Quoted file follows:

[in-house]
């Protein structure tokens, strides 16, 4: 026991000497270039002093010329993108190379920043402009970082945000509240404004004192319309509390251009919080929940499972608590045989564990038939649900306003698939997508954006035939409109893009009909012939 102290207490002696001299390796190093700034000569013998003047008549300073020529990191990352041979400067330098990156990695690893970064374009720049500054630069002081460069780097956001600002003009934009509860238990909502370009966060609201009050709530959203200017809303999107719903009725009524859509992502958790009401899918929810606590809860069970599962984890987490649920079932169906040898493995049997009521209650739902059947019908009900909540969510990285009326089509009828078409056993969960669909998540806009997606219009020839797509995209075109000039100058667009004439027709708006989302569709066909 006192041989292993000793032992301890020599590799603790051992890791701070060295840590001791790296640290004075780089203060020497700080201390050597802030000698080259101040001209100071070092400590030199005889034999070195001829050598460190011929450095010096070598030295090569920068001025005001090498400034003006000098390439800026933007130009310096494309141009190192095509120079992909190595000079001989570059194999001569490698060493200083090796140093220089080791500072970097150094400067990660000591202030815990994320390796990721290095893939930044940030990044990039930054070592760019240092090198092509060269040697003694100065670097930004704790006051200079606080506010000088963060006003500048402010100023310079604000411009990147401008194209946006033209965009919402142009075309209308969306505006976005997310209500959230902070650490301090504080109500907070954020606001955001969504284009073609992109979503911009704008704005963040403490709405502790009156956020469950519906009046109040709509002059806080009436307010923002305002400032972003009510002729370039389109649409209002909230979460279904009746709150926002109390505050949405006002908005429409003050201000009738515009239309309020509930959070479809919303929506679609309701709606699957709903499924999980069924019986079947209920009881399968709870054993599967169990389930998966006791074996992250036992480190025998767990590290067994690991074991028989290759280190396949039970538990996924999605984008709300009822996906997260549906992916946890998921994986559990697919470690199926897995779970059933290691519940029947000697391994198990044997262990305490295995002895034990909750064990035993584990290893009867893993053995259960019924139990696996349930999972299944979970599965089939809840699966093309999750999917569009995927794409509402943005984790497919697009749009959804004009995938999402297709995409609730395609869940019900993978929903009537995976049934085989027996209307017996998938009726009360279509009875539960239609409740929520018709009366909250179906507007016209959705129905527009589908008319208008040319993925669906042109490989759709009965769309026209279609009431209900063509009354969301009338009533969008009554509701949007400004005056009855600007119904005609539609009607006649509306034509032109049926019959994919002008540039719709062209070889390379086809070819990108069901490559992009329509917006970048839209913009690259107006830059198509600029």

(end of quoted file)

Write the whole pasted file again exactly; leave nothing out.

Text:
[in-house]
């Protein structure tokens, strides 16, 4: 026991000497270039002093010329993108190379920043402009970082945000509240404004004192319309509390251009919080929940499972608590045989564990038939649900306003698939997508954006035939409109893009009909012939 102290207490002696001299390796190093700034000569013998003047008549300073020529990191990352041979400067330098990156990695690893970064374009720049500054630069002081460069780097956001600002003009934009509860238990909502370009966060609201009050709530959203200017809303999107719903009725009524859509992502958790009401899918929810606590809860069970599962984890987490649920079932169906040898493995049997009521209650739902059947019908009900909540969510990285009326089509009828078409056993969960669909998540806009997606219009020839797509995209075109000039100058667009004439027709708006989302569709066909 006192041989292993000793032992301890020599590799603790051992890791701070060295840590001791790296640290004075780089203060020497700080201390050597802030000698080259101040001209100071070092400590030199005889034999070195001829050598460190011929450095010096070598030295090569920068001025005001090498400034003006000098390439800026933007130009310096494309141009190192095509120079992909190595000079001989570059194999001569490698060493200083090796140093220089080791500072970097150094400067990660000591202030815990994320390796990721290095893939930044940030990044990039930054070592760019240092090198092509060269040697003694100065670097930004704790006051200079606080506010000088963060006003500048402010100023310079604000411009990147401008194209946006033209965009919402142009075309209308969306505006976005997310209500959230902070650490301090504080109500907070954020606001955001969504284009073609992109979503911009704008704005963040403490709405502790009156956020469950519906009046109040709509002059806080009436307010923002305002400032972003009510002729370039389109649409209002909230979460279904009746709150926002109390505050949405006002908005429409003050201000009738515009239309309020509930959070479809919303929506679609309701709606699957709903499924999980069924019986079947209920009881399968709870054993599967169990389930998966006791074996992250036992480190025998767990590290067994690991074991028989290759280190396949039970538990996924999605984008709300009822996906997260549906992916946890998921994986559990697919470690199926897995779970059933290691519940029947000697391994198990044997262990305490295995002895034990909750064990035993584990290893009867893993053995259960019924139990696996349930999972299944979970599965089939809840699966093309999750999917569009995927794409509402943005984790497919697009749009959804004009995938999402297709995409609730395609869940019900993978929903009537995976049934085989027996209307017996998938009726009360279509009875539960239609409740929520018709009366909250179906507007016209959705129905527009589908008319208008040319993925669906042109490989759709009965769309026209279609009431209900063509009354969301009338009533969008009554509701949007400004005056009855600007119904005609539609009607006649509306034509032109049926019959994919002008540039719709062209070889390379086809070819990108069901490559992009329509917006970048839209913009690259107006830059198509600029």